PCOS and hyperandrogenism in type 1 diabetes

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Mar 5, 2012 - (2011) Harrison's principles of internal medicine. 18th Edition, McGraw-Hill, New York. [11] Lebovtiz, H.E. (2010) Adjunct therapy for type 1 ...

Open Journal of Obstetrics and Gynecology, 2012, 2, 76-80 http://dx.doi.org/10.4236/ojog.2012.21015 Published Online March 2012 (http://www.SciRP.org/journal/ojog/)

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PCOS and hyperandrogenism in type 1 diabetes Susan Tibuni-Sanders, Shahla Nader Department of Internal Medicine, Endocrine Division, University of Texas at Houston, Houston, USA Email: [email protected] Received 17 January 2012; revised 18 February 2012; accepted 5 March 2012

ABSTRACT Women with both type 1 diabetes and polycystic ovarian syndrome (PCOS) represent a unique population, with long term implications on fertility and diabetic complications, which need to be addressed. The studies reviewed herein address the increased incidence of PCOS in women with type 1 diabetes. The leading theories suggest that the underlying pathophysiology is related to intensive insulin therapy and resulting ovarian hyperandrogenism. We have searched the literature to determine what studies have been done to address the role of insulin resistance and insulin sensitizers for reduction of hyperandrogenism in these patients. According to the available evidence, we conclude that metformin may have a role in reducing the androgenic picture in type 1 patients with PCOS and insulin resistance. Keywords: Type 1 Diabetes Mellitus; Hyperandrogenism; PCOS; Metformin

1. INTRODUCTION Polycystic ovarian syndrome is one of the most common female endocrinologic disorders. It is currently known to affect up to 10% of women of reproductive age and is one of the leading causes of female sub fertility [1]. The Rotterdam criteria classifies PCOS as 2 of 3 of the following: oligoovulation or anovulation, polycystic ovaries on ultrasound and clinical or biochemical hyperandrogenism. The syndrome is usually associated with insulin resistance, obesity, and type 2 diabetes. This is in contrast to type 1 diabetes which is characterized by autoimmune destruction of insulin producing beta cells of the pancreas, leading to absolute insulin deficiency. Research suggests that insulin resistance can also occur in many type 1 diabetics. This article focuses on typical type 1 diabetic women who appear to have insulin resistance which in the setting of PCOS. PCOS and hyperandrogenism have been reported in many patients with type 1 diabetes. This paper is a comprehensive review of the literature concerning the asso-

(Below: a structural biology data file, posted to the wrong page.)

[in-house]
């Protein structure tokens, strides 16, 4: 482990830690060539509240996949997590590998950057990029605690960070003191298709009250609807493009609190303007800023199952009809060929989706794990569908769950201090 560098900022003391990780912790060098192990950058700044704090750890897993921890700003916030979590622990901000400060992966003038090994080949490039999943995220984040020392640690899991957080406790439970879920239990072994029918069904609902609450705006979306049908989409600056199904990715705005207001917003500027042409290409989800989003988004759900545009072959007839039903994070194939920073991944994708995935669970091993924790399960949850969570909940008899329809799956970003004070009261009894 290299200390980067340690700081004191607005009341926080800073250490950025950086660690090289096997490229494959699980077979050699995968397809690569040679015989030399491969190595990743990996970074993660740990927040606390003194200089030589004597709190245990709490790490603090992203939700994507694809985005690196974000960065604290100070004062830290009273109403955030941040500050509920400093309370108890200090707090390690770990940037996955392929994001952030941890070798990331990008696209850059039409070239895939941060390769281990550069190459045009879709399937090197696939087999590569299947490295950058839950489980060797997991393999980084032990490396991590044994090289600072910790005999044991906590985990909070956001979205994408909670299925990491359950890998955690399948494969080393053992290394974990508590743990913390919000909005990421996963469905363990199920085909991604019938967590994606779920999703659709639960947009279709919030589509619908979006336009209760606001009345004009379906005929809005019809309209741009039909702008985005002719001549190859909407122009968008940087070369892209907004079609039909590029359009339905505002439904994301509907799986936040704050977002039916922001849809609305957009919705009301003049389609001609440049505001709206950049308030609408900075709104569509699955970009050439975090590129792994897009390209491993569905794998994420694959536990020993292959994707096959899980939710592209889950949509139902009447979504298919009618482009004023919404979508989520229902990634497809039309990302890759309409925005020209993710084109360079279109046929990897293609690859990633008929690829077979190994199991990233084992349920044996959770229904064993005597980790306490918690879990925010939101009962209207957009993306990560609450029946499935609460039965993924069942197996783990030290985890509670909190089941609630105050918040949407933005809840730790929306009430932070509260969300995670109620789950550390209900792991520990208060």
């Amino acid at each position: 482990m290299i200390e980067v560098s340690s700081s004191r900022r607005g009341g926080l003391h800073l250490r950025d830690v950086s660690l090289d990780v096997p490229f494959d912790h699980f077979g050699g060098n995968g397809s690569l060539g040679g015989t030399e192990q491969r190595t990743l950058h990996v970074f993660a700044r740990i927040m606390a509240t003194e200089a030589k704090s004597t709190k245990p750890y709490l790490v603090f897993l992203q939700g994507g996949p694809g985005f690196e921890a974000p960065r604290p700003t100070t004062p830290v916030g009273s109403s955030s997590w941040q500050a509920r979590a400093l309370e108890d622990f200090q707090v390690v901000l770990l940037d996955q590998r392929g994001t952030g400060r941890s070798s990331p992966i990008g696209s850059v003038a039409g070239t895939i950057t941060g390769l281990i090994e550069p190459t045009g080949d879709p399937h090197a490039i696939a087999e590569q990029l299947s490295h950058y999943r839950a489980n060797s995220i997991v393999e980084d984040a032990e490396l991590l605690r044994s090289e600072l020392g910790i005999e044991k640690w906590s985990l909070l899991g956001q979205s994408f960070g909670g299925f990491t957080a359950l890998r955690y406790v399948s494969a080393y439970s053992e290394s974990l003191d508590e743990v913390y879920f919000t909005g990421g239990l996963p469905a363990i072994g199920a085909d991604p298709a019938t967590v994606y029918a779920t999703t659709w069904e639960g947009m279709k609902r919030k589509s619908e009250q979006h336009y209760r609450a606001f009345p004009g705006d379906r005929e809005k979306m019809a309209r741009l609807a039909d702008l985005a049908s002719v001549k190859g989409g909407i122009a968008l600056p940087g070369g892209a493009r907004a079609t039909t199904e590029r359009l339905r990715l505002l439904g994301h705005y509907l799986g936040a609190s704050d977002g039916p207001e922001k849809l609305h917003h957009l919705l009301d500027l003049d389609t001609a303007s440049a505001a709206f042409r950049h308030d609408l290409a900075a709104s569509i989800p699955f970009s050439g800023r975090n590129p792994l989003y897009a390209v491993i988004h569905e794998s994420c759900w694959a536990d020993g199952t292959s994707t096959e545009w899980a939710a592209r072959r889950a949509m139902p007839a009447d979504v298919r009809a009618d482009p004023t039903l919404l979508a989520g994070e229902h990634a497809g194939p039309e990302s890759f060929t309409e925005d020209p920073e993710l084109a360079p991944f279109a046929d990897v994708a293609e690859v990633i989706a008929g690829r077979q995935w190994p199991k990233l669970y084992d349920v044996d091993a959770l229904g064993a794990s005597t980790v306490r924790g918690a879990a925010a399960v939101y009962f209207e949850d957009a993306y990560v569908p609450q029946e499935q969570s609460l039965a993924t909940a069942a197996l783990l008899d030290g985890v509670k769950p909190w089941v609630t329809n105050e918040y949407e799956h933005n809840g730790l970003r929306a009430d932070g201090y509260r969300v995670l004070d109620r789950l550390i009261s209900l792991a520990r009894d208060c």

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ciation of PCOS and type 1 diabetes. The potential underlying mechanisms and possible therapeutic approaches for type 1 diabetic women with PCOS and hyperandrogenism will be explored. Type 1 diabetics with PCOS have unique reproductive issues. The goal is to help improve awareness and discuss the clinical implications of the coexistence of these disorders in this particular patient population.

2. PREVALENCE Since the 1950’s there has been increased awareness of menstrual dysfunction in women with type 1 diabetes. Several studies have shown that women with type 1 diabetes experience a delay in the onset of menarche as well as more frequent menstrual disturbances when compared to non-diabetic siblings or healthy controls. A study by Strotmeyer et al revealed that type 1 diabetes was associated with longer cycle length (>31 days), longer menstruation (>6 days), heavier menstruation, and more reports of any menstrual problem for younger age ranges (for women aged